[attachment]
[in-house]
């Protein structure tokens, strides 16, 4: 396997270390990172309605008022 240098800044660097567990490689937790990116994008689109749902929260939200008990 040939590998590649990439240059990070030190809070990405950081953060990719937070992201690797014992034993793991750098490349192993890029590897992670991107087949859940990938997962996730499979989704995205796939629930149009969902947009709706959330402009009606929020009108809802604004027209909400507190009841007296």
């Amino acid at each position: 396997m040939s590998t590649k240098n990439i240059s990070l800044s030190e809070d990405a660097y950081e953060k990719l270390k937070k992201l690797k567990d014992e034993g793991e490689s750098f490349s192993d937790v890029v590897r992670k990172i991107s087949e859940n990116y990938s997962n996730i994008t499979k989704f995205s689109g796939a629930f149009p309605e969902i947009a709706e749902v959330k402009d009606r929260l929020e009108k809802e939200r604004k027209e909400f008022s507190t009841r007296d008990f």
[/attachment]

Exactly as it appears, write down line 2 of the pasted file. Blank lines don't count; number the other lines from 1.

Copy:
């Protein structure tokens, strides 16, 4: 396997270390990172309605008022 240098800044660097567990490689937790990116994008689109749902929260939200008990 040939590998590649990439240059990070030190809070990405950081953060990719937070992201690797014992034993793991750098490349192993890029590897992670991107087949859940990938997962996730499979989704995205796939629930149009969902947009709706959330402009009606929020009108809802604004027209909400507190009841007296």